When Coogler first broached the movie idea to Grant's mother and close family members, they were concerned about the angle Coogler might take, fearing he might dwell on the drug and gun arrests in Grant's past. Since viewing the movie at a special screening in June, the family was relieved to see what they considered a balanced portrait of Grant -- not a saint, but a guy trying to get his life together -- and they've said it has helped them through the grief.
Fictionalized tales based on real events are hardly new. Long before Shakespeare wrote "Julius Caesar," they've served as a way for writers to point to larger truths. The list of modern movies based on real people and incidents is long, some of them more fact-based than others. Cases in point: Oliver Stone's admitted collage of conspiracy theories in "JFK" vs. Steven Spielberg's well-documented "Lincoln."
And it could be argued, the better the storytelling, the more difficult it can be to separate truth from fiction. Still, a film like "Fruitvale Station" doesn't necessarily deserve harsh scrutiny.
"All movies carry an enormous responsibility, an enormous power, whether they're based on real life or not," said Jed Dannenbaum, a producer, writer and director who was one of Coogler's instructors at the University of Southern California film school.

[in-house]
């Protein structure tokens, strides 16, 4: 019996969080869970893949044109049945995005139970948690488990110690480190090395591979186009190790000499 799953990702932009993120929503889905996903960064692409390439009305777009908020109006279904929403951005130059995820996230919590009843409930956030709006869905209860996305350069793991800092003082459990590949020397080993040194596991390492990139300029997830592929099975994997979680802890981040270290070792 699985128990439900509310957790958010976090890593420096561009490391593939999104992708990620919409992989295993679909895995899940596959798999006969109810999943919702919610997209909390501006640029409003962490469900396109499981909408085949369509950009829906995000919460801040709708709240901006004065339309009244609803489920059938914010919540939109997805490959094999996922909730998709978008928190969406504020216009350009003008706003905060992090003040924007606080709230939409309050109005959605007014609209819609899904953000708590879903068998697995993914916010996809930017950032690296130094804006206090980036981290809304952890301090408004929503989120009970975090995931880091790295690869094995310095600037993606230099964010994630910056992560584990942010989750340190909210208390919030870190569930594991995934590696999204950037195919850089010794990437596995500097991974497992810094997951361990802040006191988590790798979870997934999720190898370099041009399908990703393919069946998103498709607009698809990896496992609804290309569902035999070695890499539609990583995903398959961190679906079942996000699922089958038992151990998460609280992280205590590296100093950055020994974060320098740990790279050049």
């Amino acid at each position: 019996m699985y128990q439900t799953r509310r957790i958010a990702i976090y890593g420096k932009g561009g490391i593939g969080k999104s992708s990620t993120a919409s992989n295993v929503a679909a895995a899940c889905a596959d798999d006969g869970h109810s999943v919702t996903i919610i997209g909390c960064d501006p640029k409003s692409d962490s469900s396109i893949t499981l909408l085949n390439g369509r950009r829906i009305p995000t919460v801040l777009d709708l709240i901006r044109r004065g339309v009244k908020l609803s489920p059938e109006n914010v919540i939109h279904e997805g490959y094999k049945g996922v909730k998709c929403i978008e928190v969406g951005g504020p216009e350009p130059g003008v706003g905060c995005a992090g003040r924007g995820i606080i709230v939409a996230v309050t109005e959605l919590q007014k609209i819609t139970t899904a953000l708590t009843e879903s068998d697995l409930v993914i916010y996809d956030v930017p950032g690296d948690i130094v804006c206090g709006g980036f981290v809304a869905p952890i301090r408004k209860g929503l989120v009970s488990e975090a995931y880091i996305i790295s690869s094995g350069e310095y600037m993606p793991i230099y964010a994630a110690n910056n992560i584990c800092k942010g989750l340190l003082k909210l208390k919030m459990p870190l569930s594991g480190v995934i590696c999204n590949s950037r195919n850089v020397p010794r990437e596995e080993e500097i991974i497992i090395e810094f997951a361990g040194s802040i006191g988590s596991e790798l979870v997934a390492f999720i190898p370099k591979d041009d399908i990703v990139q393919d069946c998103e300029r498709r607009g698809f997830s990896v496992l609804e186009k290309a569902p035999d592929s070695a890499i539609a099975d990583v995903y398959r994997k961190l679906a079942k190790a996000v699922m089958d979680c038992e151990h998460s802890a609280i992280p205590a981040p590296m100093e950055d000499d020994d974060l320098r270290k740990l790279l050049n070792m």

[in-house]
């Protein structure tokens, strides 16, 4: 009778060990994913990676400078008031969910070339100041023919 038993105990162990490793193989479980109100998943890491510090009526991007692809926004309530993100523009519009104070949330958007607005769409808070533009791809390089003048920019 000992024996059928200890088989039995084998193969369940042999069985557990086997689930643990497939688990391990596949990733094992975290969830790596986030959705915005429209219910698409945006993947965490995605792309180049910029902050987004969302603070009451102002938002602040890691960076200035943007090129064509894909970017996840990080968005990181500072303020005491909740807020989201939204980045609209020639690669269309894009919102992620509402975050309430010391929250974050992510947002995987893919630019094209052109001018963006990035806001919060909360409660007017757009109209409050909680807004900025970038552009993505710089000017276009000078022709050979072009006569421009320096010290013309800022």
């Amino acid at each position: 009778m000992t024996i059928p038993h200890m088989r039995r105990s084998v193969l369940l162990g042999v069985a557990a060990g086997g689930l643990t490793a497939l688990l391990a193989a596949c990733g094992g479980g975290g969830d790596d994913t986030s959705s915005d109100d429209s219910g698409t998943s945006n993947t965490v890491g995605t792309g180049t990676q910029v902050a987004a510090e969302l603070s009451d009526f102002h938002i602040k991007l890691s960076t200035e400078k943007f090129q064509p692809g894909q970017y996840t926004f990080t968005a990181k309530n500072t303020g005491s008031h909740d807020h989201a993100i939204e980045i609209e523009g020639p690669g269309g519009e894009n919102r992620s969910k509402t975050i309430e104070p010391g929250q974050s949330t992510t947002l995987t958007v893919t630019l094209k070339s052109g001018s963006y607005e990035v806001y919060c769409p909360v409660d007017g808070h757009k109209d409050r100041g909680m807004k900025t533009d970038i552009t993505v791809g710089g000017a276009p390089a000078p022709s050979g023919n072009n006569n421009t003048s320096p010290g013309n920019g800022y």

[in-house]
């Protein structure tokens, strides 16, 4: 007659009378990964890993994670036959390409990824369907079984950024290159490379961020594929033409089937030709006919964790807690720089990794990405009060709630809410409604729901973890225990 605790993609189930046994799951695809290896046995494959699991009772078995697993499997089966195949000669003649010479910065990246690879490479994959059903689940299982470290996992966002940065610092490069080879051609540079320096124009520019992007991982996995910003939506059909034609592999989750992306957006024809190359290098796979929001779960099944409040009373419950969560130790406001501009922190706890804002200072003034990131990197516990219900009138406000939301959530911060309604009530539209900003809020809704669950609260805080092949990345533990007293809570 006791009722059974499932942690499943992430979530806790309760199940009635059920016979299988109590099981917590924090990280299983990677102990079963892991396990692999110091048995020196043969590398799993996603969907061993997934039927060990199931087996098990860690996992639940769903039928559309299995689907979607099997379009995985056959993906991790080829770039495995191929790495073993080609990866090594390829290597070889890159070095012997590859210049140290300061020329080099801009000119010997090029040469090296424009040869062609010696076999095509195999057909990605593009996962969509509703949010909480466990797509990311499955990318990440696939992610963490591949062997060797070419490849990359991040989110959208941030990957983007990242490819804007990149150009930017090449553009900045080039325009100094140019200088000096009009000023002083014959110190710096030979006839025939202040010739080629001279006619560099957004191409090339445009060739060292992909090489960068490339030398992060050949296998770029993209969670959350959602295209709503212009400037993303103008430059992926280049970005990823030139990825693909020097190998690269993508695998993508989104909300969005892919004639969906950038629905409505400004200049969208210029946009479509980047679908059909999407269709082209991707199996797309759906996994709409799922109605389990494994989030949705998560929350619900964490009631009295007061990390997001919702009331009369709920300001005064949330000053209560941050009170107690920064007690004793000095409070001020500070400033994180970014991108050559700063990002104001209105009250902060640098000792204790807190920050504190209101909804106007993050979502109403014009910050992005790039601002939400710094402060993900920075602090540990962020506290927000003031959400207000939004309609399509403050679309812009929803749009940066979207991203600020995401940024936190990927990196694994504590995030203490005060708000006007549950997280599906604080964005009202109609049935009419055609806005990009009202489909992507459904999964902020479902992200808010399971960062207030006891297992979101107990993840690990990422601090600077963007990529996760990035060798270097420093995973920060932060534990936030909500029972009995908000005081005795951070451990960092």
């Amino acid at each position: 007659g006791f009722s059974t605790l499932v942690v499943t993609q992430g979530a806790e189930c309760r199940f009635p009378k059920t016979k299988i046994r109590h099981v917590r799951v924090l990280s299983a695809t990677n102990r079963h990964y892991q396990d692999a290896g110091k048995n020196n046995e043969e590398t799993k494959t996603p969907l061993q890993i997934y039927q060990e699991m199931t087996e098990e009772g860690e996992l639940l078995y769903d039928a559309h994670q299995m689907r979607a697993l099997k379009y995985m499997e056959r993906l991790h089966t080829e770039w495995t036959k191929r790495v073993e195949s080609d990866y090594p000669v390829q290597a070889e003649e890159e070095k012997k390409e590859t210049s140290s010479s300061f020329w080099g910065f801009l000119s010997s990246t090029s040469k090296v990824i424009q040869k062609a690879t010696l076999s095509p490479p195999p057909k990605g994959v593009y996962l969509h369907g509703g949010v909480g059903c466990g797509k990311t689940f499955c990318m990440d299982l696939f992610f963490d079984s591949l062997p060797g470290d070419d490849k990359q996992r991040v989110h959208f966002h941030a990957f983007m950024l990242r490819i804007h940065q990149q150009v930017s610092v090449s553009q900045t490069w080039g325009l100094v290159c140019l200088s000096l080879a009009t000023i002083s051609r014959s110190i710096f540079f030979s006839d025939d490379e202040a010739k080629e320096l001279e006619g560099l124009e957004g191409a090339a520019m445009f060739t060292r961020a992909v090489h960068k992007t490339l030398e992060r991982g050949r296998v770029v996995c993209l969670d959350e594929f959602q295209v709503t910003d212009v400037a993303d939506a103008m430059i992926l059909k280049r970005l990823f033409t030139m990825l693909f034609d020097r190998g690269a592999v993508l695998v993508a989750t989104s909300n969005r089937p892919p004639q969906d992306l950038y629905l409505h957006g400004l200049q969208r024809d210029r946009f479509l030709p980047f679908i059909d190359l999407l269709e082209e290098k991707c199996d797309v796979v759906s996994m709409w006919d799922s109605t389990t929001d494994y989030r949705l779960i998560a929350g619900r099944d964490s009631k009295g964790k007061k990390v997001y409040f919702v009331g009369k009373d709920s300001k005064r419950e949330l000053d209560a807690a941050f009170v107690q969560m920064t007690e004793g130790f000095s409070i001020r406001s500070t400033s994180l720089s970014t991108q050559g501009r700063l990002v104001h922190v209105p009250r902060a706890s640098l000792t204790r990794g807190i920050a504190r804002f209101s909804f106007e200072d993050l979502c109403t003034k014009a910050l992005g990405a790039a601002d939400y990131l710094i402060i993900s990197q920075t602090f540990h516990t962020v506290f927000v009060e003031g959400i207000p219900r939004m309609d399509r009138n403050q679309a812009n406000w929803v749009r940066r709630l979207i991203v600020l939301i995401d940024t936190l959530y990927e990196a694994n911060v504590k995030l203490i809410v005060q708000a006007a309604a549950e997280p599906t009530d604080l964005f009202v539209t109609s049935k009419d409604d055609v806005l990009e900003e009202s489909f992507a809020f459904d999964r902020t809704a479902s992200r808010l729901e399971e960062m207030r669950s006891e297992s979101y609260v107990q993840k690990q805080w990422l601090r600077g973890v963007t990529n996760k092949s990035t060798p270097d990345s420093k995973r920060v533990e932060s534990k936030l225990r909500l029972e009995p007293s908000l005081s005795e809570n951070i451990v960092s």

"Every filmmaker has to wrestle with what it is to be working in a medium that is seen by and affects millions of people," he said. "If anyone is well suited to that, it's Ryan. He has an extraordinary way of looking at the world and at people's behavior in a complex, nuanced, empathetic way."
Though the film addresses universal themes of relationships, violence and life's frustrations, how will it play beyond the Bay Area?
"If you look at the history of black imagery in film, so often the very best renderings of people of color are flops, like Gordon Parks' 'Sounder,' which was so rich in terms of character portrayal," said Benjamin Bowser, sociology professor emeritus at Cal State East Bay who follows race depicted in cinema and has long studied the ongoing violence in Oakland. "Commercial success seems directly related to the extent you can reflect racial stereotypes. And therein lies the problem, because that then perpetuates the fear that keeps us all apart."
Coogler says he indeed wanted to break through the standard portrayal of young urban black men as dangerous thugs. But he also made every effort not to demonize Mehserle either, whose character is barely shown in the film.
"I wanted to get past that dehumanizing in our society," he said. "There's the side that says, 'These are not human beings, they're thugs,' or 'These are not human beings, they're cops.' We need to get past that.
"All lives should matter," he added quietly. "Everybody has people who love them and who would be hurting and just destroyed inside if that person didn't come home."
While some question why the movie doesn't present Mehserle's side of the story, Dannenbaum says, "When you're making a film, just like in journalism, you have to decide at some point what is the story you're telling here, who you're going to talk to, what you're going to include.
"Even a documentary -- even the recording of history itself -- is shaped by these judgments."